Magpie Murders by Anthony Horowitz, 477 pages
Editor Susan Ryeland has just been given the latest Atticus Pünd whodunnit by her cash-cow author Alan Conway, and immediately settles in to read the book. But just before the killer is revealed, the manuscript ends. When she tries to find the missing pages, she learns that Conway has died suddenly, thrusting her into a mystery of her own.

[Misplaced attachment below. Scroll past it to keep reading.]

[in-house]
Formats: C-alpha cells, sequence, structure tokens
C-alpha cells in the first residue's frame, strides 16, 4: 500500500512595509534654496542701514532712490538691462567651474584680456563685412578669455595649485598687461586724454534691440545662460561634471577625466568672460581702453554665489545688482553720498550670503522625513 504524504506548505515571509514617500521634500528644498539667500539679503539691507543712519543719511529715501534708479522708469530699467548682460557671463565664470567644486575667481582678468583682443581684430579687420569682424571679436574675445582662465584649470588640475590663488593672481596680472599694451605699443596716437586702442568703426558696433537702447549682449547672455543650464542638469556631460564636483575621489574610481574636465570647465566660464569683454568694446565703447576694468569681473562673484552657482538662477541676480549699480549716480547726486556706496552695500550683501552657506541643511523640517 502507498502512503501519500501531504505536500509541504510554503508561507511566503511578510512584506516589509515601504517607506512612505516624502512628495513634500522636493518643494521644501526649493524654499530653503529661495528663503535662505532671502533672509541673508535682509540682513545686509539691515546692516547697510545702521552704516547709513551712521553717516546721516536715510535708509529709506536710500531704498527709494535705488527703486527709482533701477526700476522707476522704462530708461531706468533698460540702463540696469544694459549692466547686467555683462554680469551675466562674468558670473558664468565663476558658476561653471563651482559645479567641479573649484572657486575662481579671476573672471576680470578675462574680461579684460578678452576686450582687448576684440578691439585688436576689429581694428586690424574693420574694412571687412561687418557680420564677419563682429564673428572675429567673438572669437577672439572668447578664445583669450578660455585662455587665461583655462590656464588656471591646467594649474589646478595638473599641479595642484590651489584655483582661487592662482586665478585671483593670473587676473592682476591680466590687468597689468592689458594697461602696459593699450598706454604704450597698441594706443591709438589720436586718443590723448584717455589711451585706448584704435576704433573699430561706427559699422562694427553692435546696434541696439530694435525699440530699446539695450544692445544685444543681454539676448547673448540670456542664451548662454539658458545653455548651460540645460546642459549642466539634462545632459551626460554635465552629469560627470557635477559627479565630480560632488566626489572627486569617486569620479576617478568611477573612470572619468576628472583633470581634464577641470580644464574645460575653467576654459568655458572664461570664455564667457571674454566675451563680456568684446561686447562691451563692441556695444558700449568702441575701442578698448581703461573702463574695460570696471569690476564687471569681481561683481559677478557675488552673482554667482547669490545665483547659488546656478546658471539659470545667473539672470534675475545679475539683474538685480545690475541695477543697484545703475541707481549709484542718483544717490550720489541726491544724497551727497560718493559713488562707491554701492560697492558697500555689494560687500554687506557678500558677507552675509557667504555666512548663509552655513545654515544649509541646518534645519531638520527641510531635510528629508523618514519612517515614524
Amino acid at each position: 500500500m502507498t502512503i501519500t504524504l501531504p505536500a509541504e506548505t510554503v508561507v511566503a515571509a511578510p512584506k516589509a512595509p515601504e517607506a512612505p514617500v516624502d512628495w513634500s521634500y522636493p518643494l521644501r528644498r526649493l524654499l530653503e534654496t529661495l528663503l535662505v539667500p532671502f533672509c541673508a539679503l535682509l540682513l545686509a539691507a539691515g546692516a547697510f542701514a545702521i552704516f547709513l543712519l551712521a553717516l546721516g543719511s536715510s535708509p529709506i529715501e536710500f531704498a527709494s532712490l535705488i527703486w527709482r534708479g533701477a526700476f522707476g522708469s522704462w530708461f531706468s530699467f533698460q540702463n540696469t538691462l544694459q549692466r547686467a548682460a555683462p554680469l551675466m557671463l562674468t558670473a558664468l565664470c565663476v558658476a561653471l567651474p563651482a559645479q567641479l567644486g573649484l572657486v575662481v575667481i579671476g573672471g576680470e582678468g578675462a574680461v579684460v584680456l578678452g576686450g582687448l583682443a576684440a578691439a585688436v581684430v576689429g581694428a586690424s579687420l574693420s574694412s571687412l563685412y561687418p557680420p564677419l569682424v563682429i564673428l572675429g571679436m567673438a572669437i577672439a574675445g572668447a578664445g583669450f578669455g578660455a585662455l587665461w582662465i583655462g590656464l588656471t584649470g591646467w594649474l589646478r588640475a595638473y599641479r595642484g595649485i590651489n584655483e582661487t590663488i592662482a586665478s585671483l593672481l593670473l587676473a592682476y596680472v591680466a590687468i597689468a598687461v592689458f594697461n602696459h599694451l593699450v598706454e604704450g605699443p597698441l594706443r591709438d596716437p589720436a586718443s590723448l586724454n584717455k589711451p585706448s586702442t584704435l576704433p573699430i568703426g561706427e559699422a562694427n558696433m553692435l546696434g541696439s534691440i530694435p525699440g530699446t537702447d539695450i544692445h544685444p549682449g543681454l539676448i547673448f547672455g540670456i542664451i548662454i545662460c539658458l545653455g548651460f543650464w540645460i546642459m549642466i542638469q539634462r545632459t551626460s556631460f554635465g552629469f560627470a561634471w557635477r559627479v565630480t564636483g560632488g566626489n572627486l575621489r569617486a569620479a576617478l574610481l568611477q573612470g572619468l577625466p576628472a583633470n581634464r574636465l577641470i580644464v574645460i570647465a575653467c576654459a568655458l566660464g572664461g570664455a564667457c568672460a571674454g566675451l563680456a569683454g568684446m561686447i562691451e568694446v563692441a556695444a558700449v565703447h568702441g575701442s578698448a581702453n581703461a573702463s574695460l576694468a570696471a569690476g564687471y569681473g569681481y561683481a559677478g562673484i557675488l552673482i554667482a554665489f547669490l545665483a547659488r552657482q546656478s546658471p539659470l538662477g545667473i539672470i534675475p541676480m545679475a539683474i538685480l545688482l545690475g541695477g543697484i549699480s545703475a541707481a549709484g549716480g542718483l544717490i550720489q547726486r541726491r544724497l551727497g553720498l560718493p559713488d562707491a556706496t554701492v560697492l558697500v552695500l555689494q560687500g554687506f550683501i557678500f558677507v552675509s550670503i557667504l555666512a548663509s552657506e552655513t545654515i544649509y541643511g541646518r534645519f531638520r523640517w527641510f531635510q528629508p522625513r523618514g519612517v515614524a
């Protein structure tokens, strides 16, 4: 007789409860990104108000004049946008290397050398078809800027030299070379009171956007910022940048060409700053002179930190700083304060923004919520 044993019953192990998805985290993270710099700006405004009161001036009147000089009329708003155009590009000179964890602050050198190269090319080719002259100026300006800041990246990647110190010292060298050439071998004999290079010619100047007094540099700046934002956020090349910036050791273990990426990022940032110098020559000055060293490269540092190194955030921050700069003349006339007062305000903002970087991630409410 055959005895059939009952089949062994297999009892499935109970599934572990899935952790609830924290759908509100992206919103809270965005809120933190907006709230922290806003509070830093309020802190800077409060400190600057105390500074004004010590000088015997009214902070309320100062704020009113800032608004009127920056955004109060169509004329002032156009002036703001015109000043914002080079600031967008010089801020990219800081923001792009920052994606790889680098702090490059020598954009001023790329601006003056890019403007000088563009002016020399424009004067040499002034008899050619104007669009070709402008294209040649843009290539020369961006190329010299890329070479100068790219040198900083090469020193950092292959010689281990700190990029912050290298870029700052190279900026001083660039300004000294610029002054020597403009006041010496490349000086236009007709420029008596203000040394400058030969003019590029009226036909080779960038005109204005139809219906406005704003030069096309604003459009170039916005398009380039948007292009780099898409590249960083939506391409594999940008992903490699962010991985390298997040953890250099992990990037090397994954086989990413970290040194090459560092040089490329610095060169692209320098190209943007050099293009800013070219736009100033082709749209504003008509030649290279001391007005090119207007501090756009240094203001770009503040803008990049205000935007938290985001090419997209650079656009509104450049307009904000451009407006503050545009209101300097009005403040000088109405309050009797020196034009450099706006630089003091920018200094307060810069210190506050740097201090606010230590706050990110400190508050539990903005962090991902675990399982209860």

In Magpie Murders, Horowitz has created a book-within-a-book, a mystery-within-a-mystery, each as compelling as the other. I feel like I'd just read two books when I closed this one: the Agatha Christie-esque Atticus Pünd, and the more modern "real" mystery of Alan Conway's death and missing chapters. In doing so, Horowitz manages to both poke fun at and pay homage to whodunnits. I had a great time with both of these stories, and I highly recommend it to mystery readers.